Residents of the town immediately began a campaign in defence of the family, launching petitions, holding demonstrations and winning mass public support. They noted that Nadesalingam and Priya were highly-respected members of the community, where they had lived and worked for years. The petition they initiated has been signed by more than 200,000 people.
The response was a damning refutation of the claims, incessantly peddled by the political establishment and sections of media, that the bipartisan assault on refugees is supported by workers in rural Australia. The sentiments in Biloela are mirrored in numerous country towns and regional centres, where Australian citizens and immigrants work side by side and confront escalating assaults on their jobs and social conditions.
Despite the widespread support for the family, they have been denied the most basic rights to health care. Last month, four of Tharunicaa’s teeth were surgically removed, and another four were treated, because they had become rotten.
Her mother Priya had complained for months that the two-year-old child was in pain and had been unable to eat solid foods due to her untreated dental conditions. Because of the neglect by the authorities, the baby will spend the next five years without any front teeth, until her adult set begins to grow.
At the same time, a succession of courts refused to uphold the family’s refugee status, claiming that it would be safe for them to return to Sri Lanka.
These assertions are transparently false. Nadesalingam and Priya fled Sri Lanka and came separately to Australia by boat in 2012 and 2013. They sought refuge in the wake of the Sri Lankan government’s almost three-decade communal war against the separatist Liberation Tigers of Tamil Eelam (LTTE). The war concluded in 2009 with the mass murder of Tamil civilians and the imposition of military-rule in the country’s north. Tamil workers and youth continue to be threatened and imprisoned by the police and the security services.
In April the Sri Lankan government imposed a state of emergency that abrogated basic democratic rights following Islamist terrorist attacks on Easter Sunday. These police-state measures are continuing. Amid mounting social tensions, the Colombo political establishment is feverishly seeking to whip-up communal antagonisms.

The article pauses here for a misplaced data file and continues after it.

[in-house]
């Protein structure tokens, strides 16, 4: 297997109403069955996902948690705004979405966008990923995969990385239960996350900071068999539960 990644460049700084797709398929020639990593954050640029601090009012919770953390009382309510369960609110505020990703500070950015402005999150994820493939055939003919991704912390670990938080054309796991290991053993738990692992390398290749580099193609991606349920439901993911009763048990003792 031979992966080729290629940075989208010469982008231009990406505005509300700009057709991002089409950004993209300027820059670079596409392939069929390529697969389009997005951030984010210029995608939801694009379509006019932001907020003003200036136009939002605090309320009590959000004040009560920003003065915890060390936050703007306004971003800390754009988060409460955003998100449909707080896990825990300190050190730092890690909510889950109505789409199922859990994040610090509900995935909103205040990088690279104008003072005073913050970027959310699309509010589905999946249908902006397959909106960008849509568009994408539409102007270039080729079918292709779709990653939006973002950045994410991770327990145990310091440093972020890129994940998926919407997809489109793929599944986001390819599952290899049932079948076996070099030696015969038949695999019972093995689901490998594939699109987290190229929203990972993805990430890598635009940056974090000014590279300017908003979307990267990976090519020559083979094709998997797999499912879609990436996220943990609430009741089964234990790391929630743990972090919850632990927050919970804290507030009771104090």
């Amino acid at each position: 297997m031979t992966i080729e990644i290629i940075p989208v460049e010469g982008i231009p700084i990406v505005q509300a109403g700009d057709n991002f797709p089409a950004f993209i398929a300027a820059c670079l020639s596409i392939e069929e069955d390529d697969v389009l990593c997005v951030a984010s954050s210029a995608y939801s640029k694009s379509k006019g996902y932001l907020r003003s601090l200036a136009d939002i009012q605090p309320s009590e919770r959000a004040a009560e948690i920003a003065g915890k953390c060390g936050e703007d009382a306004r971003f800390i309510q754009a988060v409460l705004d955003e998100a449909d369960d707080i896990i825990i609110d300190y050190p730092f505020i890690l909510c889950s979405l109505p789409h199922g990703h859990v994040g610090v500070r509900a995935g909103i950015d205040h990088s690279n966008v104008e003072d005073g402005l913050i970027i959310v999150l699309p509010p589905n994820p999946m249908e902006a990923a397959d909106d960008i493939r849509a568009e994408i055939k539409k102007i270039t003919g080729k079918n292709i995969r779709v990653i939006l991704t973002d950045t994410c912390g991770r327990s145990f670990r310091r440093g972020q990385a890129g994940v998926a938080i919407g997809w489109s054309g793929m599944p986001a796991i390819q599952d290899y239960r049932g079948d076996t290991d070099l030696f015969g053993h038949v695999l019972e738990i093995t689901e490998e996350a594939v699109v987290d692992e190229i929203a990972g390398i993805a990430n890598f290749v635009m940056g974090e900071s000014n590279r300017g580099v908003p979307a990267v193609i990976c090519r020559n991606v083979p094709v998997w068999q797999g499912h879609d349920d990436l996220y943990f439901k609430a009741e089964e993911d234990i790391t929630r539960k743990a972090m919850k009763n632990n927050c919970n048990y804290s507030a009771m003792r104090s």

Other Tamil asylum-seekers who have been returned by Australia to Sri Lanka have faced detention and state persecution, forcing many into hiding. Given the prominence of their case, moreover, Nadesalingam and Priya will inevitably be targeted if they are returned to Sri Lanka. There is every likelihood that the government will make an example of them to intimidate others who are considering applying for asylum.
Labor MPs have cynically postured as defenders of the family, calling for Immigration Minister David Coleman to intervene and prevent their deportation.
In reality, the denial of the family’s right to claim asylum is the result, above all, of the actions of the last federal Greens-backed Gillard Labor government. In 2012, it reached an agreement with Sri Lankan President Mahinda Rajapakse for the deportation of all Sri Lankan asylum seekers who flee to Australia by boat, initially sending back 700. The Coalition government has simply continued the practice.
The record demonstrates the defence of the Tamil family cannot go forward through appeals to the Coalition government, Labor and the parliamentary establishment. What is required is the development of a movement of the entire working class against the reactionary framework of “border protection,” which is used to divide workers along national lines and divert attention from the cause of the deepening social crisis: the capitalist system.